Wednesday, December 3, 2014

Review: No Place to Fall

No Place to Fall
By Jaye Robin Brown
Expected publication December 9, 2014 by HarperTeen

Amber feels bigger than her small town when she sings. When she hears about a special arts high school in the city, she decides to audition. Practicing with her best friend's older brother gets complicated and before long, Amber is making some questionable decisions. Will she be able to get everything she wants?

I downloaded the e-galley of this because I thought it had potential to be a fun contemporary realistic fiction. Unfortunately, I was mostly disappointed with this book.

For starters, this book feels very disjointed. The first few chapters focus on the end of summer and Amber's encounters at the hiker barn. Then, rather abruptly, the story switches to the start of the school year and Amber's actual life. The chapters are short, which makes this a quick read, but nothing flows very well and I just don't think it's well-written. As a whole, the book feels underdeveloped. Amber, the main character, feels pretty cookie-cutter, as do most of the other characters in the book. The setting doesn't really fare much better - it reads like generic South and not much more. And the plot is perhaps overdeveloped - there's a lot crammed into the book and none of it is fleshed out as much as I'd like. It seems like Brown wanted to tell several different stories and threw them all together here, but none of them are as successful as they could have been.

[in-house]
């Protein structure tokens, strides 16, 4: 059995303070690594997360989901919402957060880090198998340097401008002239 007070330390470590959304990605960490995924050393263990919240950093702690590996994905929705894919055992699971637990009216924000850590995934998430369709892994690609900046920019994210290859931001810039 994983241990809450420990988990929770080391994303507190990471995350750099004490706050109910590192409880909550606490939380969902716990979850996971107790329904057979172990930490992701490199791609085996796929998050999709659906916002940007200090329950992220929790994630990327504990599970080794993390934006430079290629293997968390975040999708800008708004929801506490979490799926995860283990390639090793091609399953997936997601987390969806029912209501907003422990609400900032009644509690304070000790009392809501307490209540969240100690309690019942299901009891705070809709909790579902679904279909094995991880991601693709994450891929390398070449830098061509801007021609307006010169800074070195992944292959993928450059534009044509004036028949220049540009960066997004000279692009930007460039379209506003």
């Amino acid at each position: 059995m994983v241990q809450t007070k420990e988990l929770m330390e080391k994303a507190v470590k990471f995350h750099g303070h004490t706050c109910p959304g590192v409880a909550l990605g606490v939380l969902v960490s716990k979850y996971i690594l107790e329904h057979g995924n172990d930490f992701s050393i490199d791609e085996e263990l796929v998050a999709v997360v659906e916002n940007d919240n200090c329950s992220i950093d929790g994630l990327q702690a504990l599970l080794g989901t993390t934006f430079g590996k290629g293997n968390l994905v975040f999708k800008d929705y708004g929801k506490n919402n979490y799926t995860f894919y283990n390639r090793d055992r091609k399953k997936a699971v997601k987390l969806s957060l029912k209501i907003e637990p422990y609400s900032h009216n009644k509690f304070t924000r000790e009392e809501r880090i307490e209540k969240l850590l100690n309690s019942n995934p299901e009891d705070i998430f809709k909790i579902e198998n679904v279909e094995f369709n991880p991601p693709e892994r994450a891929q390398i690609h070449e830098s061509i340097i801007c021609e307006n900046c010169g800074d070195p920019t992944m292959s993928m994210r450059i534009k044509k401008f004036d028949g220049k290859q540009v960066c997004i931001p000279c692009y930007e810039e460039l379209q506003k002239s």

Additionally, there were some things in this book that just made me uncomfortable. The one that sticks most in my mind is within the first few pages when the main character describes someone as "Indian. Red dot, not feather." And that's it. I'm sorry, but that just isn't acceptable. Amber's feelings about her own sexuality are also confusing, which, yes, is realistic but also frustrating - it's going to send a confusing message to the teen girls who read it. I also had significant problems with the ending - everything works out just fine, which is not realistic at all, particularly not for the situations in this book.

Thanks to the publisher for a digital advance reader's copy, provided via Edelweiss.

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